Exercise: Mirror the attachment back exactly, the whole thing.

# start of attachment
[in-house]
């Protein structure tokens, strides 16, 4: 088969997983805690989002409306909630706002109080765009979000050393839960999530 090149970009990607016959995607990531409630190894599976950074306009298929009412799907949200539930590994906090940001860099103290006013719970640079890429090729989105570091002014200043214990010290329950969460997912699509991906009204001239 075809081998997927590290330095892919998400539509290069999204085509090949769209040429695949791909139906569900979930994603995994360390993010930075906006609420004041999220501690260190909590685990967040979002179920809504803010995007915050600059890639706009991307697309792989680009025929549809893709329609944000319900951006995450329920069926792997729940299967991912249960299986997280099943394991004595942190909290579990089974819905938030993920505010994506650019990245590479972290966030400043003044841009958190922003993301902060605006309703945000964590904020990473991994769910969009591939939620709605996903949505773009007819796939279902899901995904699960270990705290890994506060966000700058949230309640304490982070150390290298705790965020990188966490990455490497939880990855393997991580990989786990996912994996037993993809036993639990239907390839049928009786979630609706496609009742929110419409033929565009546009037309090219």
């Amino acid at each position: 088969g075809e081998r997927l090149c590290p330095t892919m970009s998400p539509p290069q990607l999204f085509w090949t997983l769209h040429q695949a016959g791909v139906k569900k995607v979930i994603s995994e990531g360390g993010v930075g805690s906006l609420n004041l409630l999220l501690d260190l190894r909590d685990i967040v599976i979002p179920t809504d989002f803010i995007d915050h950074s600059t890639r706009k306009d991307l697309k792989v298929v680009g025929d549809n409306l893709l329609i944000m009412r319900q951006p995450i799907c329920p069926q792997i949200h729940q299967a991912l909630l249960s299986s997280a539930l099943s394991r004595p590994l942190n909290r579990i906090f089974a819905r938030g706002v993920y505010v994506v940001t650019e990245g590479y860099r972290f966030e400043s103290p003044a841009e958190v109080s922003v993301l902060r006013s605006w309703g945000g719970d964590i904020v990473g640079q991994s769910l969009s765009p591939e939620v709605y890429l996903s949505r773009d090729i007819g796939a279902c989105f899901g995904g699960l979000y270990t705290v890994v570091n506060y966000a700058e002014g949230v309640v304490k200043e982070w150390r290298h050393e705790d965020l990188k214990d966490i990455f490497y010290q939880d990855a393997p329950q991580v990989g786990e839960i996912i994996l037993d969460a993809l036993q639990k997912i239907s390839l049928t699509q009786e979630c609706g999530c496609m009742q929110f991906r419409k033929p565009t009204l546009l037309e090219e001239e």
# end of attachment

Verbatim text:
[in-house]
């Protein structure tokens, strides 16, 4: 088969997983805690989002409306909630706002109080765009979000050393839960999530 090149970009990607016959995607990531409630190894599976950074306009298929009412799907949200539930590994906090940001860099103290006013719970640079890429090729989105570091002014200043214990010290329950969460997912699509991906009204001239 075809081998997927590290330095892919998400539509290069999204085509090949769209040429695949791909139906569900979930994603995994360390993010930075906006609420004041999220501690260190909590685990967040979002179920809504803010995007915050600059890639706009991307697309792989680009025929549809893709329609944000319900951006995450329920069926792997729940299967991912249960299986997280099943394991004595942190909290579990089974819905938030993920505010994506650019990245590479972290966030400043003044841009958190922003993301902060605006309703945000964590904020990473991994769910969009591939939620709605996903949505773009007819796939279902899901995904699960270990705290890994506060966000700058949230309640304490982070150390290298705790965020990188966490990455490497939880990855393997991580990989786990996912994996037993993809036993639990239907390839049928009786979630609706496609009742929110419409033929565009546009037309090219």
């Amino acid at each position: 088969g075809e081998r997927l090149c590290p330095t892919m970009s998400p539509p290069q990607l999204f085509w090949t997983l769209h040429q695949a016959g791909v139906k569900k995607v979930i994603s995994e990531g360390g993010v930075g805690s906006l609420n004041l409630l999220l501690d260190l190894r909590d685990i967040v599976i979002p179920t809504d989002f803010i995007d915050h950074s600059t890639r706009k306009d991307l697309k792989v298929v680009g025929d549809n409306l893709l329609i944000m009412r319900q951006p995450i799907c329920p069926q792997i949200h729940q299967a991912l909630l249960s299986s997280a539930l099943s394991r004595p590994l942190n909290r579990i906090f089974a819905r938030g706002v993920y505010v994506v940001t650019e990245g590479y860099r972290f966030e400043s103290p003044a841009e958190v109080s922003v993301l902060r006013s605006w309703g945000g719970d964590i904020v990473g640079q991994s769910l969009s765009p591939e939620v709605y890429l996903s949505r773009d090729i007819g796939a279902c989105f899901g995904g699960l979000y270990t705290v890994v570091n506060y966000a700058e002014g949230v309640v304490k200043e982070w150390r290298h050393e705790d965020l990188k214990d966490i990455f490497y010290q939880d990855a393997p329950q991580v990989g786990e839960i996912i994996l037993d969460a993809l036993q639990k997912i239907s390839l049928t699509q009786e979630c609706g999530c496609m009742q929110f991906r419409k033929p565009t009204l546009l037309e090219e001239e």